KABUL (Pajhwok): Afghanistan Industries and Mines Chamber (AIMC) head Sherbaz Kaminzada has said that there will be peace dividend if the Doha process can end the fighting. He said hundreds of billions of dollars will be invested in the post-peace era in the country which will help eradicate poverty gradually.
He said based on available resources in the country, the government annual budget would be funded through revenue from investment, industry and mining activities.
Destructive war causes poverty:
Afghanistan remains a battle ground from the past four decades, this war has claimed millions of lives, inflicted economic loss and according to the statistics, currently 47 percent people in the country live under the poverty line while 18.5 million others suffering from unemployment.
Last year on July 29th President Ashraf Ghani had said that 90 percent of Afghanistan’s population earn $2 daily thus they live under the poverty line. Last year, according to a report on July 21 from the Labour Foundation, 18 million people in Afghanistan are unemployed.
Hope for peace and development:
Intra-Afghan talks kicked off last year after US and Taliban Doha Agreement, but after eight months, the negotiating teams had only agreed on procedural rules and deliberations on the agenda of talks are underway.
However, efforts for peace on national and international level have been underway and it is hoped that after achieving peace, Afghanistan will move towards economic self-reliance and prosperity.
Sherbaz Kaminzada is among those who are optimistic about economic prosperity in the post peace era.
During an exclusive interview, he said that after the establishment of peace besides Afghan investors, tens of foreign investors — Chinese, Arabs and others — will invest in the country’s industry and mining sector.
Kaminzada, who is a resident of Maidan Wardak’s Chak district, said that back in 1993 he for the first time started printing and publication business. “We only don’t have peace and all other opportunities are available in Afghanistan,” he said.
“Most investment opportunities are in areas where challenges are there, in Afghanistan an investor could make small amount of investment to kick start a business because Afghanistan is a suitable place from the investment point of views,” he said.
He said mines excavation, introducing proper mechanism for agriculture and water management could help Afghanistan achieve economic sufficiency.
Kaminzada said: “Neighbouring nations and regional countries’ economic development is linked with the peace in Afghanistan because our country is rich in energy and mineral resources and Afghanistan could help accelerate development in the region.”
The director of Afghanistan chamber of industries and mines said industrial capital was not transferable and that they were craftsmen who could not transfer a factory abroad. “Factories are the national capital and play a significant role in development of a country.”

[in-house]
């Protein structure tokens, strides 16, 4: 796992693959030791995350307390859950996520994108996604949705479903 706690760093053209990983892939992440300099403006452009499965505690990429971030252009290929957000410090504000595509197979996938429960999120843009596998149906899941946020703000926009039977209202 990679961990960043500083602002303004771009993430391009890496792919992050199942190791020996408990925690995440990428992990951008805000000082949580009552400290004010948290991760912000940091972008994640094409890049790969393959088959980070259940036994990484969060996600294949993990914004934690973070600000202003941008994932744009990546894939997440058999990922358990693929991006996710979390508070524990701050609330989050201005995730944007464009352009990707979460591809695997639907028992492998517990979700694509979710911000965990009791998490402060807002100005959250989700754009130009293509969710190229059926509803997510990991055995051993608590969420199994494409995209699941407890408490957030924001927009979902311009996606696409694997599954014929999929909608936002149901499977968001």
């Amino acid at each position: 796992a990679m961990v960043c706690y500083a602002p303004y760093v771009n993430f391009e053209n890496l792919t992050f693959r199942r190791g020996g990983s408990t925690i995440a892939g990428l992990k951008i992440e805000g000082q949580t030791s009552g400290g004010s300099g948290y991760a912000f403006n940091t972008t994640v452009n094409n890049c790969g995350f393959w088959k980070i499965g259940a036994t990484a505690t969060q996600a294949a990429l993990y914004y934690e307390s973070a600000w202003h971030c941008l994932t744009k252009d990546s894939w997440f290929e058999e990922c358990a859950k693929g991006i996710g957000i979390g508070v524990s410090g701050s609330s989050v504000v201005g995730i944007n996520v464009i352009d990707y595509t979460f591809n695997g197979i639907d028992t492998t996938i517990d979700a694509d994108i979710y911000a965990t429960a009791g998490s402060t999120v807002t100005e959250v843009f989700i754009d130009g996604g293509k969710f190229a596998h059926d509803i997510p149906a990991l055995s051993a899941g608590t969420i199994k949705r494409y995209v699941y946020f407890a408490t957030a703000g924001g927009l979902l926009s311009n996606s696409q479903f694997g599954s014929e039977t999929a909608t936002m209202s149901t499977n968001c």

Kaminzada claimed there were factories in Afghanistan including printing, packaging, producing electricity transformers and producing A4-size papers, adding these factories might be moved abroad due to security concerns but if the security was established then not only these factories would not move their capital abroad but would bring their foreign capital to the country.
According to him, earlier investors believed that Afghanistan could not be an industrial country due to security threats but now such beliefs do not exist.
He said there are over 5,000 active factories in Afghanistan which have employed around 300,000 individuals in the country.
Kaminzada said unemployment would be addressed and every Afghan would be self-reliable once a permanent peace is established and domestic and foreign investors are attracted to invest in Afghanistan’s mines.
“Many foreigner and domestic investors are waiting for the establishment of peace in Afghanistan in order to invest in industries and mine extraction; I intend to invest in mines extraction and the Chinese and Arabs are ready to invest in Afghanistan if laws are flexible and if peace is established and power issues are resolved then I assure Afghans that no one would be unemployed,” he said.
But he reminded that it would at least take five years after peace to begin extraction of mines, adding that currently around $30b to $40b are invested in the country’s industrial development and it can be anticipated that establishment of peace would pave ground for investment of hundreds of billions of dollars in the country.
Kaminzada urged the government and Taliban to put more efforts into establishment of peace, adding that investment in the industry and mines could procure the country’s budget and that half of the country’s budget is paid by foreigners.
“We want a peace where every Afghan of every tribe and sect is safe and we could freely travel everywhere and a peace that protects our properties, children and families,” he said.